Minden’s Bently distillery first in nation to achieve LEED Gold status | nnbw.com

Minden’s Bently distillery first in nation to achieve LEED Gold status

The Record-Courier
The Bently Heritage Estate Distillery is located in Minden.
Photo: Kurt Hildebrand

MINDEN, Nev. — On Tuesday, the Bently Heritage Estate Distillery in Minden became the first distillery in the nation to complete the Leadership in Energy and Environmental Design Gold Certification process.

Owned by Christopher and Camille Bently, the business takes another step in preserving the future while celebrating the past, as the campus’s two main buildings, the creamery and the mill, are now both certified LEED Gold.

“The Bentlys are avid environmentalists and proud to lead another project that aligns with their exemplary green operating practices,” a spokesman for the company said earlier this week. “Bently Heritage’s Mill and Creamery buildings, each over a century old, are some of Minden’s oldest structures, and they’re the heart and soul of this small agricultural town.”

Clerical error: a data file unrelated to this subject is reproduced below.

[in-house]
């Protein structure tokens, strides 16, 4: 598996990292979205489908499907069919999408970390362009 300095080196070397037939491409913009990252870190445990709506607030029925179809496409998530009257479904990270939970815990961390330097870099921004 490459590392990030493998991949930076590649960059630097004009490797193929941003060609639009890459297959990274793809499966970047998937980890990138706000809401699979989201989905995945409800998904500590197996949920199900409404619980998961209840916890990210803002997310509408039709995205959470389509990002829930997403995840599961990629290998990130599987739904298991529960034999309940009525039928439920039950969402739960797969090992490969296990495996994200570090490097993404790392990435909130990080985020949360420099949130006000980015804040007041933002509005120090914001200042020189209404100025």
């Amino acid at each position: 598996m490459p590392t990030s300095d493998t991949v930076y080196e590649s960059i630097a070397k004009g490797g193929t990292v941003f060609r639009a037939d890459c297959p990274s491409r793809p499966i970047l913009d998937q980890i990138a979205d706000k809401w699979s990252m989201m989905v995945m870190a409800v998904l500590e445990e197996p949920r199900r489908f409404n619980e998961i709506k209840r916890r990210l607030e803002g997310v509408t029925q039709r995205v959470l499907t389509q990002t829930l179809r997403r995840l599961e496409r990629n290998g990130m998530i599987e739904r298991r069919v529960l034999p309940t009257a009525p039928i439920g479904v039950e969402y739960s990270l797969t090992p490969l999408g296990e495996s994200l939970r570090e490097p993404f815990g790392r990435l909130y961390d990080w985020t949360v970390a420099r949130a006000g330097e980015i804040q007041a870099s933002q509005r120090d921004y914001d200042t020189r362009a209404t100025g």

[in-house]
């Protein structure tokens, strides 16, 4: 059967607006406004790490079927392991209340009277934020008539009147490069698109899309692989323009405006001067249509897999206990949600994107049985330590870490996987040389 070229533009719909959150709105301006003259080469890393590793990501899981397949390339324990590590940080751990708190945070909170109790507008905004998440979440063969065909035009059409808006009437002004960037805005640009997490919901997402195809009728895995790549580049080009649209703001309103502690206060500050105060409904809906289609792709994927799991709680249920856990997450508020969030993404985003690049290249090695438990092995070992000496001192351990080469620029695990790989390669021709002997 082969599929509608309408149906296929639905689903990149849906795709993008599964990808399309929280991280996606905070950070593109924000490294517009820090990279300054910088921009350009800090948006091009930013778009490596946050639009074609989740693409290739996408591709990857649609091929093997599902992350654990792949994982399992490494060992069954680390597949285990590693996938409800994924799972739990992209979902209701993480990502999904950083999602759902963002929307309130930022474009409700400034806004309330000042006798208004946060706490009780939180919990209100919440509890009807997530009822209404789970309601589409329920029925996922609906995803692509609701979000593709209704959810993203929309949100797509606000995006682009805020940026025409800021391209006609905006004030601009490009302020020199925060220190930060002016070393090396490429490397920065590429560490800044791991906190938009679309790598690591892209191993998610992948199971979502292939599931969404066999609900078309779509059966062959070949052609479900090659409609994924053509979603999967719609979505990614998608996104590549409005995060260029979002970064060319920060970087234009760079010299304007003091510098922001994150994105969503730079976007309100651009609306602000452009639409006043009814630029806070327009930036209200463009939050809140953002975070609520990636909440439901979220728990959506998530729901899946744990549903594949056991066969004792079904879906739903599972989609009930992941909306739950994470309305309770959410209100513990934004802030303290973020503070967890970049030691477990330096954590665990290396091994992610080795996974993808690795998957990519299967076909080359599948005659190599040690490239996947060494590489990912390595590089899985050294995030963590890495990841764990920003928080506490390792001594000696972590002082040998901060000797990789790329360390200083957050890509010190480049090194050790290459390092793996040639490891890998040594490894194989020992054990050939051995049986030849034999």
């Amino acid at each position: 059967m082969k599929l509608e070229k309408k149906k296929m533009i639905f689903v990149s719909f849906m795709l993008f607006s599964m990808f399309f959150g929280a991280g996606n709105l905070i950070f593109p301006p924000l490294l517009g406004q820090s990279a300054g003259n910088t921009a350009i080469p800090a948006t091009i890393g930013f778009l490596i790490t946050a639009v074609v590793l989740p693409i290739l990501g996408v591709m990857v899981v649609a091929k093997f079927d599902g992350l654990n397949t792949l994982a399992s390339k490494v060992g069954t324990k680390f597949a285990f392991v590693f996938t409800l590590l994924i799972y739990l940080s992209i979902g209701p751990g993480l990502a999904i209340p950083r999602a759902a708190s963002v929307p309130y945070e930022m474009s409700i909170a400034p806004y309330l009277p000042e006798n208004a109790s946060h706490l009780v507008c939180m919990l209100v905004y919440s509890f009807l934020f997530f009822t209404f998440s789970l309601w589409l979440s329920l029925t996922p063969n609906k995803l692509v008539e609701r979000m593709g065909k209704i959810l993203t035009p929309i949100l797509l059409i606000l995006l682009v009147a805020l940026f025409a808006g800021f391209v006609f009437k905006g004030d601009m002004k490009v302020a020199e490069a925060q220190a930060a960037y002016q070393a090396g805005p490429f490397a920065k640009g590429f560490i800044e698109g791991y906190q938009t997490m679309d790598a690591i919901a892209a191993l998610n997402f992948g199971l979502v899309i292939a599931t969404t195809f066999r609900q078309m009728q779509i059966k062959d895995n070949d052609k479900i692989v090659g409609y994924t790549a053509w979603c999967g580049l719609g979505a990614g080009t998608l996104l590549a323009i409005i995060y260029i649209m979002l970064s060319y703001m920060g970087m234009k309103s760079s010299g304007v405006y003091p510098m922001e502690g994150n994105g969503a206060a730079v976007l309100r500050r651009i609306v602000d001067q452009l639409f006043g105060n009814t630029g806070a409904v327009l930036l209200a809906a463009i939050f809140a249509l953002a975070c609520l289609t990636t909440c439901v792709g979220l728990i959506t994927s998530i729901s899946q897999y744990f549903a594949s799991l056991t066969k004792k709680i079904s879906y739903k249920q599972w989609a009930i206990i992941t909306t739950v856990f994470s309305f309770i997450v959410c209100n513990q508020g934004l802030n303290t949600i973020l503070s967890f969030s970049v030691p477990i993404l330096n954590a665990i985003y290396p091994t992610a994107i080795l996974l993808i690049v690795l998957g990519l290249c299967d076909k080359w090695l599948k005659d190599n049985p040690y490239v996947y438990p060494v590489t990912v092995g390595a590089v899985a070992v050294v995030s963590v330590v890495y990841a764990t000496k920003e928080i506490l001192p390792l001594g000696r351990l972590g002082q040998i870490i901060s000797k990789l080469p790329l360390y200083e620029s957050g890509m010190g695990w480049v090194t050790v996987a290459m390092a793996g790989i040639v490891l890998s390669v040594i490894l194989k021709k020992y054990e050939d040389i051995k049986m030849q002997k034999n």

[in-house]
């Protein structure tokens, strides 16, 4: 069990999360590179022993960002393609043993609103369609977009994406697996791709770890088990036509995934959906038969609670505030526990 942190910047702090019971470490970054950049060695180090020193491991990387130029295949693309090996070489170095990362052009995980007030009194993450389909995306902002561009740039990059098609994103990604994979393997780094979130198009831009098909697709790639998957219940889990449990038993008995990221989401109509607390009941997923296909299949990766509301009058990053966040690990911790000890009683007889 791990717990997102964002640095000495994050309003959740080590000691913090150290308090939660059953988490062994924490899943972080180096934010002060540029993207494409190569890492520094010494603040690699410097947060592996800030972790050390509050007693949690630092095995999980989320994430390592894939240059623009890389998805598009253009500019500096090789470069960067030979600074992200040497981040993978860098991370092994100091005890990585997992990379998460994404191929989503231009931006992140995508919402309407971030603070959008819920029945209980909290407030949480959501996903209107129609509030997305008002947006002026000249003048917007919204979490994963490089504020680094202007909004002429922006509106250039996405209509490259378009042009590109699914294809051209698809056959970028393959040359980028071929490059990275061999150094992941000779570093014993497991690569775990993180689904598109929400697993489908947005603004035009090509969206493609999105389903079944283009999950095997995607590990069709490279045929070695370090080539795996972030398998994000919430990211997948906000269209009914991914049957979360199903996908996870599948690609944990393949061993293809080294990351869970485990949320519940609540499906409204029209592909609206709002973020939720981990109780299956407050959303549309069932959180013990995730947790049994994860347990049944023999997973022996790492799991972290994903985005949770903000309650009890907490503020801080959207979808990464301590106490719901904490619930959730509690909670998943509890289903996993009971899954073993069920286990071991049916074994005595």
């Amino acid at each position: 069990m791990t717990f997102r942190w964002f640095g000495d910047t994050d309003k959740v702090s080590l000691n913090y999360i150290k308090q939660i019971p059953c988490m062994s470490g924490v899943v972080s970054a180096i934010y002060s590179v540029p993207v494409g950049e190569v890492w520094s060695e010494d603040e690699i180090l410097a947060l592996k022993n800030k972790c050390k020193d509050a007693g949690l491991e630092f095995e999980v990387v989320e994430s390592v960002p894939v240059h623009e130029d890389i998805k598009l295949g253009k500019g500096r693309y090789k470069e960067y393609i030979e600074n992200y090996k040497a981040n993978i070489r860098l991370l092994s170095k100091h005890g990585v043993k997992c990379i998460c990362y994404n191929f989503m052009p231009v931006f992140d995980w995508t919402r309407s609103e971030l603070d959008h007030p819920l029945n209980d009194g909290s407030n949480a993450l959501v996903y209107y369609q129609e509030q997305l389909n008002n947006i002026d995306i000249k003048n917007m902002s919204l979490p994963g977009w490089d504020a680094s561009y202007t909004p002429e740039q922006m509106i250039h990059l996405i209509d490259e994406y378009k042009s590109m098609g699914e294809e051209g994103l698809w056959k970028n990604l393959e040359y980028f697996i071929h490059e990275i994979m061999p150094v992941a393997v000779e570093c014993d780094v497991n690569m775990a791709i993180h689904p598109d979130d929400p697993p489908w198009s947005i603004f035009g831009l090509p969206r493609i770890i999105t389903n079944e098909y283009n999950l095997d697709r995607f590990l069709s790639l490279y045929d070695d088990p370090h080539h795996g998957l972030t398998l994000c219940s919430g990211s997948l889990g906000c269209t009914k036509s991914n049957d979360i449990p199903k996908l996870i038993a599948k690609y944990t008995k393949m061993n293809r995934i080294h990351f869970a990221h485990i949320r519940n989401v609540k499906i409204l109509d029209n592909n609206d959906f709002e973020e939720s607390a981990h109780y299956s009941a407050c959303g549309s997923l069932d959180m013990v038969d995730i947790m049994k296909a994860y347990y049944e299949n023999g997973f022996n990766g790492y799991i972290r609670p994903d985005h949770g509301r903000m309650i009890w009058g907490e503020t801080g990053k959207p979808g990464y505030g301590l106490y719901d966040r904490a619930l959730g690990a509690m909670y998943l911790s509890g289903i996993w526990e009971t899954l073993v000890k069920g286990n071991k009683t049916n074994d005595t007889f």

In addition to being LEED-certified, both the Mill and Creamery sit on the National Register of Historic Places.

“As an estate distillery, Bently Heritage wanted to safeguard the buildings’ histories while creating an experience rooted in place, process, and preservation,” according to the company “The word ‘preservation’ isn’t just about sustaining a building’s existing form; it’s about protecting the structure for future generations.”

The Bently Heritage team spent five years focusing on repair rather than replacement, as well as on maintenance rather than remaking. Carson City-based Miles Construction was the lead contractor on the renovation.

“While simple sounding, it means that some structural pieces of the building had to be removed or rebuilt to fully update mechanical, electrical, support, and plumbing systems,” according to the company. “Bently Heritage even had to remove the original roof and then put it back on, piece by piece. Other original materials that were preserved or reused included bricks, timber, railroad ties, rail line, steel elements of the silos, and roof trusses.

“The construction waste management plan diverted or recycled 64 percent of construction waste, reducing the need to place usable materials in landfills.”

The distillery opened in February 2019.